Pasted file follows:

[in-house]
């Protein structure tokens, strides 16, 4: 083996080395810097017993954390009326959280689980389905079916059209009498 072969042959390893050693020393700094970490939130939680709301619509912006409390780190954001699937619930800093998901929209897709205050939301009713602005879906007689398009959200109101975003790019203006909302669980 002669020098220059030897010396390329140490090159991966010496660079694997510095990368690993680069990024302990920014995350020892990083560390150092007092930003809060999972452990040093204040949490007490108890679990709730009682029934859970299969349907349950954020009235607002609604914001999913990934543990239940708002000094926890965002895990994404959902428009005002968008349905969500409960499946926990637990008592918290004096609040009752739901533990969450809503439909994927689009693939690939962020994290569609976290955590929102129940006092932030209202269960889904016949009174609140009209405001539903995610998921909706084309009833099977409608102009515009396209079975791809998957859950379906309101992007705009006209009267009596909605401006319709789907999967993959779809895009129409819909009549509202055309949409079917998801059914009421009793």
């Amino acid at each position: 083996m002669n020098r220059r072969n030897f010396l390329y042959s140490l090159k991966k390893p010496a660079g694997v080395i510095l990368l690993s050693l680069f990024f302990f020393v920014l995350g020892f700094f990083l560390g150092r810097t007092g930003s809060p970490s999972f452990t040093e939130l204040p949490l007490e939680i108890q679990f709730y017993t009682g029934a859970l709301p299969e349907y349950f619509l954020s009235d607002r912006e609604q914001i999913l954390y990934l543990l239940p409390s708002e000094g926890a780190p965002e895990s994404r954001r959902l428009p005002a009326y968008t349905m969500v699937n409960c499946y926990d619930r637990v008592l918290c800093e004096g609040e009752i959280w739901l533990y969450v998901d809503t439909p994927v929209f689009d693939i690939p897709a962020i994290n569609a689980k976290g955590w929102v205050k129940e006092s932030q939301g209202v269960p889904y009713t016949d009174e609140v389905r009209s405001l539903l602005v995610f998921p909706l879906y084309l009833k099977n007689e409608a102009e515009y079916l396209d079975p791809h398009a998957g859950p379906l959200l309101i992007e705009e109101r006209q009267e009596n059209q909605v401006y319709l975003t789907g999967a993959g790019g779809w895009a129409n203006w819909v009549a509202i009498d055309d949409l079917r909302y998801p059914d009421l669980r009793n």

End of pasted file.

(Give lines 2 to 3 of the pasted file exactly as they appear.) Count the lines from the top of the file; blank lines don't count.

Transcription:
């Protein structure tokens, strides 16, 4: 083996080395810097017993954390009326959280689980389905079916059209009498 072969042959390893050693020393700094970490939130939680709301619509912006409390780190954001699937619930800093998901929209897709205050939301009713602005879906007689398009959200109101975003790019203006909302669980 002669020098220059030897010396390329140490090159991966010496660079694997510095990368690993680069990024302990920014995350020892990083560390150092007092930003809060999972452990040093204040949490007490108890679990709730009682029934859970299969349907349950954020009235607002609604914001999913990934543990239940708002000094926890965002895990994404959902428009005002968008349905969500409960499946926990637990008592918290004096609040009752739901533990969450809503439909994927689009693939690939962020994290569609976290955590929102129940006092932030209202269960889904016949009174609140009209405001539903995610998921909706084309009833099977409608102009515009396209079975791809998957859950379906309101992007705009006209009267009596909605401006319709789907999967993959779809895009129409819909009549509202055309949409079917998801059914009421009793």
């Amino acid at each position: 083996m002669n020098r220059r072969n030897f010396l390329y042959s140490l090159k991966k390893p010496a660079g694997v080395i510095l990368l690993s050693l680069f990024f302990f020393v920014l995350g020892f700094f990083l560390g150092r810097t007092g930003s809060p970490s999972f452990t040093e939130l204040p949490l007490e939680i108890q679990f709730y017993t009682g029934a859970l709301p299969e349907y349950f619509l954020s009235d607002r912006e609604q914001i999913l954390y990934l543990l239940p409390s708002e000094g926890a780190p965002e895990s994404r954001r959902l428009p005002a009326y968008t349905m969500v699937n409960c499946y926990d619930r637990v008592l918290c800093e004096g609040e009752i959280w739901l533990y969450v998901d809503t439909p994927v929209f689009d693939i690939p897709a962020i994290n569609a689980k976290g955590w929102v205050k129940e006092s932030q939301g209202v269960p889904y009713t016949d009174e609140v389905r009209s405001l539903l602005v995610f998921p909706l879906y084309l009833k099977n007689e409608a102009e515009y079916l396209d079975p791809h398009a998957g859950p379906l959200l309101i992007e705009e109101r006209q009267e009596n059209q909605v401006y319709l975003t789907g999967a993959g790019g779809w895009a129409n203006w819909v009549a509202i009498d055309d949409l079917r909302y998801p059914d009421l669980r009793n």